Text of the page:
SimCity Social is a disgrace

The SimCity brand has been through a lot. The last good SimCity was SimCity 4, released back in the start of 2003, but even that wasn’t a true step up from SimCity 3000 until the Rush Hour expansion. Future expansions were theorised but never eventuated, leaving the game’s enthusiastic modding community to push the game engine to it’s theoretical limits and polish SimCity 4 into a kind of modern society simulator come digital train set. Since then, EA have kept original developer Maxis distracted with Spore while conspiring with Tilted Mill Entertainment to ruin the franchise with SimCity Societies and forcing their Japanese affiliates to badly port remixes of SimCity 3000 to DS and iOS. Apparently they also got the work experience kids to make a unique SimCity for Wii but no one actually played it because, you know, it was a third party game on the Wii. EA’s latest betrayal of Will Wright’s legacy is assigning Playfish to develop SimCity Social for Facebook.

SimCity had been rumoured to head to Facebook since May last year, around about the time CityVille stormed past FarmVille as the most popular game on the ubiquitous social network. It was officially announced last month at E3 with a cheeky trailer and entered open beta last week. The trailer really positions SimCity Social as a progressive, inventive game, set to demolish CityVille. Last week’s press release was almost as exciting; this was my favourite quote:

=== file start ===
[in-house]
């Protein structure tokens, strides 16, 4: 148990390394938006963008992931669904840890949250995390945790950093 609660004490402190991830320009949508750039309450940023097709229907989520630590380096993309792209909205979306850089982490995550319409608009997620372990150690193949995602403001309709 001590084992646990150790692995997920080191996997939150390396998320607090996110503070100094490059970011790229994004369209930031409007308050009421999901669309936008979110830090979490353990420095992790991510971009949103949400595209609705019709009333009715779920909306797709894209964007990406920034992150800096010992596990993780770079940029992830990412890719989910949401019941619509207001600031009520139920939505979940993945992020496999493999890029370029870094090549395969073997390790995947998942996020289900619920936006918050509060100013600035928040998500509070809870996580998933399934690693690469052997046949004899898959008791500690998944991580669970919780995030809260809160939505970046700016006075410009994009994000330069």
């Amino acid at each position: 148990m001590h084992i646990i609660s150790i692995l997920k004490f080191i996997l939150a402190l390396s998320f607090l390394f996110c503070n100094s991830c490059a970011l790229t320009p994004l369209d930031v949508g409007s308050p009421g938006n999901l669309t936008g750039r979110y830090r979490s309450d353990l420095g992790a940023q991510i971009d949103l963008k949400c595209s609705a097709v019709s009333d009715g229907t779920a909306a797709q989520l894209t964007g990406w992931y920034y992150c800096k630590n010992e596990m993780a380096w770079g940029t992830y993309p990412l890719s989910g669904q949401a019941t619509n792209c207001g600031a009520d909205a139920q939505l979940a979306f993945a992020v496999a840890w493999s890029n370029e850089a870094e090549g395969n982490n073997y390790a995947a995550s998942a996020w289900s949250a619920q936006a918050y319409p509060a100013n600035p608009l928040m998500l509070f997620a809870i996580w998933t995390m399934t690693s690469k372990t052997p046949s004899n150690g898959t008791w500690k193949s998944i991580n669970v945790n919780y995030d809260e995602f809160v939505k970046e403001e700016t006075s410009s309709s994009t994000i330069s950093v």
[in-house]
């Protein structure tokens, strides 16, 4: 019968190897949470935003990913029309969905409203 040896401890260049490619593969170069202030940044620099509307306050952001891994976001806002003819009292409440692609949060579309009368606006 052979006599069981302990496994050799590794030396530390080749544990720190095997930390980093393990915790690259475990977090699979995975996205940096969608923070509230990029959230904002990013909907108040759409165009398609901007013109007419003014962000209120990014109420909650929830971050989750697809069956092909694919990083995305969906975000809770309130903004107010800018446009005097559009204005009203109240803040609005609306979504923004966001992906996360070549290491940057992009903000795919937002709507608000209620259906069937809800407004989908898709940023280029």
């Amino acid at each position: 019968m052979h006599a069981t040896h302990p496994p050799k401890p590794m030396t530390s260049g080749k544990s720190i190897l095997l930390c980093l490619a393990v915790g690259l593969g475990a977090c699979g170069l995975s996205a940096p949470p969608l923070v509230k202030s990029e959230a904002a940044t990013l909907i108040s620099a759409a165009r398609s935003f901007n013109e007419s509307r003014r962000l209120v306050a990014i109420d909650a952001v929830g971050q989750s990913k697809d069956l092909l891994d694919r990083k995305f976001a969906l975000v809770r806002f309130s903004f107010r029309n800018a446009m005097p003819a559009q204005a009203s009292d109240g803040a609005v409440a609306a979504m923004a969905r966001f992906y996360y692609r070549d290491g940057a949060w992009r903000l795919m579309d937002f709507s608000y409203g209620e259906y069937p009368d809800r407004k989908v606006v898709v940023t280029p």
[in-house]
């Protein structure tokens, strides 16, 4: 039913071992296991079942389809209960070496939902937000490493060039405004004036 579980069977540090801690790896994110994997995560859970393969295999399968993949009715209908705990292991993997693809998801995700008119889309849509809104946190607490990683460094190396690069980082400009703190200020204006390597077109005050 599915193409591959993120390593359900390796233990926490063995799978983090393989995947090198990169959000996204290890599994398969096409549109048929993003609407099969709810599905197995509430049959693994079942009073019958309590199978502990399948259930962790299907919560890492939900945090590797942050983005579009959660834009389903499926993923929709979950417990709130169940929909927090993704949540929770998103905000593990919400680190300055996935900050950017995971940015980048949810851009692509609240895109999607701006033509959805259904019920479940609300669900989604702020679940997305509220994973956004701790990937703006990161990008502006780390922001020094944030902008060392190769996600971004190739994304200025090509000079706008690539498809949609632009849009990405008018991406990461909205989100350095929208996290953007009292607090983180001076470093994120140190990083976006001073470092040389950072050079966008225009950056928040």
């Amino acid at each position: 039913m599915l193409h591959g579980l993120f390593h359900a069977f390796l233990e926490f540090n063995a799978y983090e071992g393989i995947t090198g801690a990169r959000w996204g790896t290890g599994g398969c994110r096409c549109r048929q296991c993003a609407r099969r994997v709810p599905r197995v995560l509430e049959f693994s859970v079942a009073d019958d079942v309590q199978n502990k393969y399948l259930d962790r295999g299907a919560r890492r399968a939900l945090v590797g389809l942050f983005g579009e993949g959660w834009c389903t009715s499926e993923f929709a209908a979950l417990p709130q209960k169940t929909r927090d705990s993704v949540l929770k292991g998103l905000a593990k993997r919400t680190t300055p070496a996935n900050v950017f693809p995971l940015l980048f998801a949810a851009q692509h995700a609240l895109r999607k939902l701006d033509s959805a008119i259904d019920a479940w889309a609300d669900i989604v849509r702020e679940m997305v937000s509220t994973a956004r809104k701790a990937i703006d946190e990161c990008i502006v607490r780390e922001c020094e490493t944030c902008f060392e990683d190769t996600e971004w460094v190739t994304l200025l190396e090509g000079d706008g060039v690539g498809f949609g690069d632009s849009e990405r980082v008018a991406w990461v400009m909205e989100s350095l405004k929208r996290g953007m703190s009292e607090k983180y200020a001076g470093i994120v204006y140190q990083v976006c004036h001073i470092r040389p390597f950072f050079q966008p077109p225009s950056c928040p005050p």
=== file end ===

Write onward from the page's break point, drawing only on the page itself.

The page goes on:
“This isn’t your typical drag and drop city-building game. Players don’t just build a city – they choose the kind of city they want and watch its soul come to life as it grows and reacts to their decisions. With SimCitySocial, we’ve taken the best in social gaming design and married it with unprecedented depth to create an all-new deeply social experience.”
– Jami Laes, Vice President of Playfish.

Jami Laes is a filthy liar. SimCity Social is exactly like CityVille. Every single bit is the same. You place buildings individually, clicking on them to acquire money and resources, with the chance for a special item drop. You place parks and other city ‘decorations’ to increase the bonuses these buildings give you. You send trains away every day or so to get extra resources and need land permits to expand your city borders. You even have to staff your civic buildings with other players you’ve befriended. It is disgusting and disgraceful for Playfish, Maxis, and EA to deliver this game three whole weeks after they slammed CityVille in their announcement trailer. This is a company that knows no shame and a company that looks especially pathetic when you consider that almost the entire board for Zynga is comprised of former EA staff.